October 26, 2010

Crowdsourcing the next great science museum exhibit — Yes! (But…)

My colleague Sarah noticed this little bombshell in a recent e-newsletter from the Museum of Science, Boston: the museum is holding an Innocentive contest to dream up a large-scale science or technology exhibit. Think fast, though, because the deadline is tomorrow.

If you’ve heard the term crowdsourcing, you’ve probably also heard of Innocentive, the online matchmaker between “seekers” of solutions to technological, scientific, commercial, civic, or other kinds of problems and “solvers” with bright ideas to share. The company believes that “breakthrough thinking can come from anywhere,” and that the future of innovation is open, distributed, and untethered from traditionally-defined professional and scholarly domains.

Since it was founded in 2001, Innocentive has posted more than a thousand challenges, more than half of which were successfully met by a community of 200,000 solvers from 200 countries. The awards have ranged from $5,000 to a million bucks, but the vast majority are on the low end of that scale: the average is about $8,000, which is the amount that the Museum of Science (MOS) is offering.

As someone who’s been thinking about innovation and its discontents in the museum field for several years, I’m excited about this. The MOS team are clearly a forward-thinking, energized bunch who understand that, these days, authority works best when it’s shared. (Check out the museum’s Creativity and Collaboration Center and its current exhibit, which is based on stories from users.) ...

The contest is a brave acknowledgment of something that many in the cultural sector are reluctant to accept: that no institution, indeed no field, has all the answers anymore (if it ever did). MOS’s education chief Paul Fontaine puts it as politely as possible in the museum’s press release:

"The science museum community has many ideas for exhibit topics, but we seek to tap the interests and experiences of a broad swath of the non-museum community for different perspectives that will diversify our thinking and identify original concepts."

(Fontaine is also interviewed about this in Paul Orselli’s blog.)

So I’m not surprised to hear skepticism and even a little disdain about the MOS contest from other museum people I’ve spoken to. Professionalism was hard won in the museum field, and exhibit developers and curators are understandably loathe to let just anybody create exhibits. What’s at stake is the whole notion that a museum exhibition is driven by a topic or set of objects that the museum knows a lot about and wants to share with (teach to?) its visitors. That notion will fight for its life, but it’ll be a losing battle, in part because no closed society of similarly-trained professionals can compete on creativity with a much larger and more diverse population of laymen who have never been told “that won’t work” and who have little to lose if it doesn’t.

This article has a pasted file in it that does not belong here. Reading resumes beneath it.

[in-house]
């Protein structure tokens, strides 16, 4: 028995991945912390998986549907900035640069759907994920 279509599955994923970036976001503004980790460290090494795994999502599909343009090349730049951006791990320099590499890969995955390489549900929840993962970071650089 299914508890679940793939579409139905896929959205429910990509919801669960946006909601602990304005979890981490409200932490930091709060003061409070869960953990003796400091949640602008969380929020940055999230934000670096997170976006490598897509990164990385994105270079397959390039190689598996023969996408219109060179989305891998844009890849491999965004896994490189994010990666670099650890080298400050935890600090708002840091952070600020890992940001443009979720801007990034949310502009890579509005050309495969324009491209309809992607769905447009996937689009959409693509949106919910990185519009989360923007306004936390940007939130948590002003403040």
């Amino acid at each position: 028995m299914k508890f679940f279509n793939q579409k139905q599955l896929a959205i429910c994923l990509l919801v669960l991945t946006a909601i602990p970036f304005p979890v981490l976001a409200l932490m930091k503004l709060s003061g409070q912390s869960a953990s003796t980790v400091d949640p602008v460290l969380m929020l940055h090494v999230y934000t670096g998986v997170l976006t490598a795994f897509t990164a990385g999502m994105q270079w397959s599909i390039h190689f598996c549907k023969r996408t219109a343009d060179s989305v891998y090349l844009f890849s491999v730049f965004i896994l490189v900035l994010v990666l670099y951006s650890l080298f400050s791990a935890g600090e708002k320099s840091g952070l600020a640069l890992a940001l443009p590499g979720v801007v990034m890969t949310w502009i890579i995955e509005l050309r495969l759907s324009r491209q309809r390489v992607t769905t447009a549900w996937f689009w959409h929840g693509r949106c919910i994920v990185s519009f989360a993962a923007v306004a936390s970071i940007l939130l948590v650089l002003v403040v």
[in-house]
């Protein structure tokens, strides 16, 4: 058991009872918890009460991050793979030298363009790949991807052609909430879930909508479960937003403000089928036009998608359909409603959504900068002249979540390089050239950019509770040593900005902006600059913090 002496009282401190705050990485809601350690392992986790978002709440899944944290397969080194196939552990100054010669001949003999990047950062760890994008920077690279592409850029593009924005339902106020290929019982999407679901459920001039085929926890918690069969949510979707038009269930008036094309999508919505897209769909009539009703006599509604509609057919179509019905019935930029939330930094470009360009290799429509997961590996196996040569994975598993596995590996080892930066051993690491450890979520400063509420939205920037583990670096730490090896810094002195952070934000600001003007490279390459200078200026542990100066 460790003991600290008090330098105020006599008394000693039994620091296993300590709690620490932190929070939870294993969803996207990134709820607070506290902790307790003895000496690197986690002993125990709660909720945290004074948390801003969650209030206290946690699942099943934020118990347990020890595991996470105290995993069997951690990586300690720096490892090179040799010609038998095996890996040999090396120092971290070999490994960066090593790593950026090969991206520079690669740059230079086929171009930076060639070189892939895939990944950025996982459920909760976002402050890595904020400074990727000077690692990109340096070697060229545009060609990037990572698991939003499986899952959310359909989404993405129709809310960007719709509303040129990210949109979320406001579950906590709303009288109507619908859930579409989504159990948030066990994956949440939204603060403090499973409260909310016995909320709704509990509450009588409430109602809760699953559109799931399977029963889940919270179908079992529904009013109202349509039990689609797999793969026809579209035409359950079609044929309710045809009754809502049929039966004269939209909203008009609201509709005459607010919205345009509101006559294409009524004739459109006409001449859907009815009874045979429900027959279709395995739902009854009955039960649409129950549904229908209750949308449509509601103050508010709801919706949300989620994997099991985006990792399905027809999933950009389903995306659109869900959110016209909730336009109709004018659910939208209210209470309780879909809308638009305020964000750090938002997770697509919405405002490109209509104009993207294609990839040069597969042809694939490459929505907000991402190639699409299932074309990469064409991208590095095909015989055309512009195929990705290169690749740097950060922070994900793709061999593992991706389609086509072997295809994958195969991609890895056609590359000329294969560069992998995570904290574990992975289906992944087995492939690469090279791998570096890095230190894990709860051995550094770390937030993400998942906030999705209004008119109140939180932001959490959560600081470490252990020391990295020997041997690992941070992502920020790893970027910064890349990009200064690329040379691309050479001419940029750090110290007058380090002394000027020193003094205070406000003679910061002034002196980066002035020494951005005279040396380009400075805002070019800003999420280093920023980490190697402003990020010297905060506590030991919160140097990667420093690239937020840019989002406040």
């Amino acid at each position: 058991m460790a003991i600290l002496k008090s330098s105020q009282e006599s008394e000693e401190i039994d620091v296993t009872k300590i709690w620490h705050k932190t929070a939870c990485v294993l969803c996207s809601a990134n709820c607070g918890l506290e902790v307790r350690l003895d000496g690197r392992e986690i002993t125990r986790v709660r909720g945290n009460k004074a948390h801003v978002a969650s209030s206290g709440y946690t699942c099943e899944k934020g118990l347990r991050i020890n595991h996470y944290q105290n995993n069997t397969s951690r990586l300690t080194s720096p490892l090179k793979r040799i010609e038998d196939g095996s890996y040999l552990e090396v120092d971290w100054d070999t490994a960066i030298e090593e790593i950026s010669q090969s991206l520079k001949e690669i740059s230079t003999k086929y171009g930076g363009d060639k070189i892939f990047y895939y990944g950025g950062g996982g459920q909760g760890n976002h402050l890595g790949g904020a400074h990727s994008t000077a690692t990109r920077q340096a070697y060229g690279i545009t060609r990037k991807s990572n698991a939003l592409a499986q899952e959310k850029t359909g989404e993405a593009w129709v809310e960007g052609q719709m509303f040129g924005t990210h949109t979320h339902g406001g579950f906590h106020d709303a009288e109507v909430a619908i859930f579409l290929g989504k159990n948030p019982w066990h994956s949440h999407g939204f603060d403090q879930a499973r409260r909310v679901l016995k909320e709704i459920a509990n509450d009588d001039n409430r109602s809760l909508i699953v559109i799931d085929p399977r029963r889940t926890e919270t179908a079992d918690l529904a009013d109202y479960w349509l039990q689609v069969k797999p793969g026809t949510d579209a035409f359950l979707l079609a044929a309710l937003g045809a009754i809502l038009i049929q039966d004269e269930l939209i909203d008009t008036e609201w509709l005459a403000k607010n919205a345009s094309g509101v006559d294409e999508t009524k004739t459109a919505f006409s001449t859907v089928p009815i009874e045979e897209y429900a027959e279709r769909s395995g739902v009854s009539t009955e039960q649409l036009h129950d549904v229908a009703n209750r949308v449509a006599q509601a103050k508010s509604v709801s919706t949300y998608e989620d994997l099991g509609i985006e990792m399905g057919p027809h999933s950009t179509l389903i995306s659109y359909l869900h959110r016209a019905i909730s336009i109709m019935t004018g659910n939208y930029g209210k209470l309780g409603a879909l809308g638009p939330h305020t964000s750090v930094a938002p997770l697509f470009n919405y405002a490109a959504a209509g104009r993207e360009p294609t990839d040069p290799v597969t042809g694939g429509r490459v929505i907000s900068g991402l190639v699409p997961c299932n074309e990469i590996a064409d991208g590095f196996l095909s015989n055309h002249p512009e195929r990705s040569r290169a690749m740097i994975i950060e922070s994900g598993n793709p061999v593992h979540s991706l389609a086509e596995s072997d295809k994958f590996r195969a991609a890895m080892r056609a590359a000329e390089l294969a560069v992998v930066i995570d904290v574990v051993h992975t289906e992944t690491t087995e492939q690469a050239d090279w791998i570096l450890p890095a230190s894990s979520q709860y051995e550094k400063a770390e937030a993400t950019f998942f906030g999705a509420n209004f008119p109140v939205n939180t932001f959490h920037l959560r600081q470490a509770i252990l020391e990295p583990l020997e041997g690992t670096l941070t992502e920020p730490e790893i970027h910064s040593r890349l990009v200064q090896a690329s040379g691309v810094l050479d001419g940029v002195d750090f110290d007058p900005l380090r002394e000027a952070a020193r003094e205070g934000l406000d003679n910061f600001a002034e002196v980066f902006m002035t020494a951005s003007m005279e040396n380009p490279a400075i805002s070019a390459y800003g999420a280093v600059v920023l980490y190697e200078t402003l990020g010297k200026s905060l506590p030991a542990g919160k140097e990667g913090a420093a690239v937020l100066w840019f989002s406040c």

My own skepticism lies on the other end of the spectrum. I worry that the laymen’s creativity may be dampened by the rules the MOS has laid out for this contest. The requirements page on Innocentive starts out with a call for “creative, original concepts.” But what follows is a primer on the standard modes and methods of science museum exhibits. It embeds so many of the usual assumptions that I began to wonder how anything truly innovative could emerge.

The exhibit has to appeal to essentially everyone: national and international audiences, young and old alike. It has to be based on four clearly defined educational goals and a “clearly articulated theme.” It has to include at least 20 hands-on interactive experiences. It can’t have too many artifacts. It ought to connect to national K-12 STEM curricula. And so on.

There’s nothing wrong with constraints; they can be an important spur to creativity. The problem is that these constraints suggest that the MOS team hasn’t fully thought through the relationship between “best practices” and new ideas. They’re asking the solvers to think like museum insiders, but hoping that the resulting concept will be different from what the insiders tend to come up with.

The most provocative museum literature and practice of the last decade or two has challenged some of the assumptions here, such as the notion that exhibit design has to be tightly coupled to intended learning outcomes, or that museum exhibits need to appeal to everyone.

The MOS contest doesn’t engage with those challenges, which gives it an odd hybrid character. The crowdsourcing competition is a progressive leap, but the vision of what counts as “professional” lags a few steps behind. I would have loved to see the museum throw out the rulebook and see what people dream up. The entries might not be as practical, but they might have other qualities we urgently need.

Let’s see what the museum does get...and what it picks as its winner.


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